I once witnessed a spirited debate between a campaign strategist and a marketing agency presenter. The presenter was one of the best direct marketing minds at perhaps the greatest agency of that time. (I won’t name names, but the agency’s founder wrote the book on “being direct.”) The subject of the debate was offer repetition. (Nerd alert.) The question: should every direct marketing touch contain an offer?
For "touch," think of individual contacts such as an email, postal mailer, or phone call. (Early in my career we called them "hits." But in contemporary language "hits" are about inbound contacts; "website hits" for example. Who's getting beat up now?)
As for "offers": please don't mistake them with "calls to action." Here's a simple illustration that spells out the difference:
Simple, right? Apparently not. Routinely, I hear "offer" and "call to action" used interchangeably, or "call to action" used universally. This is a problem because the optimization path for an offer is very different from the one used for calls to action. But I'll stop being a nerd and carry on with my story.
Well, just one more point. Offers -- be they T-shirts or Teslas -- aren't gimmicks, they're transactions. We offer something of value to a prospect in exchange for something of value to us: their agreement to enter a lead qualification dialog, for example. And offers are one of the two most important elements in any lead generation campaign (with the other being the campaign database).
Now, back to the debate. The “campaign strategist” (her official job title) was describing a campaign in which the targets were:
1) Sent a teaser message with the campaign theme
2) Sent an introductory message about the solution
3) Sent more details about the solution
4) Sent a survey, asking them to tell us how they feel about the solution
5) Sent a reminder to complete the survey
6) Sent a summary of survey responses
7) Sent an offer, asking for their response
Her point was: repetition is a good thing. That’s correct, but repetition of what? Maybe – the offer?
In the campaign strategy, the offer was delivered only once at the trailing end of a sequence of flaming hoops. The idea, as I recall, was that only super-qualified people should be invited to engage. Ouch. I'll save my thoughts on that for another day. Let's just say the campaign generated poor results.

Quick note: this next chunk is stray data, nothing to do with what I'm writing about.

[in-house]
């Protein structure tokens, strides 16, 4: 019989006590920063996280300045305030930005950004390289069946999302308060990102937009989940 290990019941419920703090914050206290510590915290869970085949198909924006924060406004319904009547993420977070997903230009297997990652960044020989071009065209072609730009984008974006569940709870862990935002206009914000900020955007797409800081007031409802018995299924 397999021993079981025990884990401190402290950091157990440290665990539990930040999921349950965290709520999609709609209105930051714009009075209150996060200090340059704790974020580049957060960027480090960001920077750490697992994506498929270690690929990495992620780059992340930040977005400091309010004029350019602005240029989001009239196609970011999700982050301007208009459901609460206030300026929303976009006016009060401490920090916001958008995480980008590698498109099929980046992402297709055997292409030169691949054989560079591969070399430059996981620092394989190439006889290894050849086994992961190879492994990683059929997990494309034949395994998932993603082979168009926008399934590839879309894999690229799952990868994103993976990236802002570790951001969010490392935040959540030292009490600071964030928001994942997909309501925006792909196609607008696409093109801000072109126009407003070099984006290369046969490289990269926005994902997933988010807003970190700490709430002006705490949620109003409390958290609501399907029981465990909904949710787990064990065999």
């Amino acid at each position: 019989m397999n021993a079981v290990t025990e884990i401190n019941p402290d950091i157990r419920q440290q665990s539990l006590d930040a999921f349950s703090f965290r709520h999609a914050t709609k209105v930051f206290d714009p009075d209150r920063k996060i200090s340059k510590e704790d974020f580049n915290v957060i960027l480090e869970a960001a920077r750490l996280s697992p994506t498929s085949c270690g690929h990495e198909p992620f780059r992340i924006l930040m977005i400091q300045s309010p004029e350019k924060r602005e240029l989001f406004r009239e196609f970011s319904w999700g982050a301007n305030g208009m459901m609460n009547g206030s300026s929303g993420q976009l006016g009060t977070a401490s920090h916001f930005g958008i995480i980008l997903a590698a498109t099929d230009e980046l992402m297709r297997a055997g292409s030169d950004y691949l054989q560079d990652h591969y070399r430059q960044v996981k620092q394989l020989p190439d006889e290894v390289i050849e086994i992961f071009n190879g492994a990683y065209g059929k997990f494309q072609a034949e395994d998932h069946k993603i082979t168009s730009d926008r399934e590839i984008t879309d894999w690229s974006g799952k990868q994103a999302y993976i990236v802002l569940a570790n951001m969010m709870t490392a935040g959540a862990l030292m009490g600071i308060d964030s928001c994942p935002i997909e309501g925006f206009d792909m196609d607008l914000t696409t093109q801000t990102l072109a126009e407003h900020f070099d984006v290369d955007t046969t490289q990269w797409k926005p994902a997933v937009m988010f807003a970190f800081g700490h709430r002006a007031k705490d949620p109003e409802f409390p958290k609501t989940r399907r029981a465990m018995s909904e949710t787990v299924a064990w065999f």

With that episode in mind, and with the objective of simplifying and clarifying the nature of offers, I sat down and created one of my favorite presentation models. I call it “The Offer Funnel.” (Apologies in advance for my crude design work.)
By aligning offers with buyer progression – in this case, through the AIDA model – we can efficiently leverage one of the most critical considerations for every campaign: an offer as a means of soliciting a response. Here's how....
1) The Personal Premium Offer is best used for contacts about whom little is known. This is well suited to completion of a survey or a trade show badge scan. Don't begrudge your overworked event marketing staff that T-shirt budget. They're trying to build your database and fill the top of the funnel.
Here's a Brief Anecdotal Interlude: An event manager once called me from a trade show exhibit floor saying, "What's His Name (a product manager) is demanding that we stop scanning so many people at the booth. He says, 'We don't have enough budget to call all these people!'" ( I'll just leave that right here.)
2) The Knowledge Offer (a staple for those driving lead generation for a complex sale) is for contacts who are known to be within the target audience, but not known to be in a buying cycle. (The same asset can be deployed within the sales process or, depending on content, distributed to fulfill a thought leadership objective.) A response here signals that a contact is in research mode; either a buying cycle could be underway, or conditions for igniting a cycle could exist.
3) The Incentive Offer, which often exists within a limited time frame, is for contacts who are known to be in a buying cycle or for those who are already customers. Incentives, by the way, are not necessarily discounts.
4) The Training Offer is not often used, but I’ve deployed it in the past at a company with considerable computer-based training curriculum. I used it with good effect to sell new products to customers or to prospects who are very deep in a buying cycle, to increase touch points and to raise comfort levels with product.
I’ve thought about adding to this model. For example, you’ll note there’s a shift from value to the individual at the top (the personal premium offer and knowledge offer) when we're trying to solicit a personal response, to value to the company (the incentive offer). But why add the complexity? I think the model is clear enough. And for me, it's stood the test of time.
What do you think?
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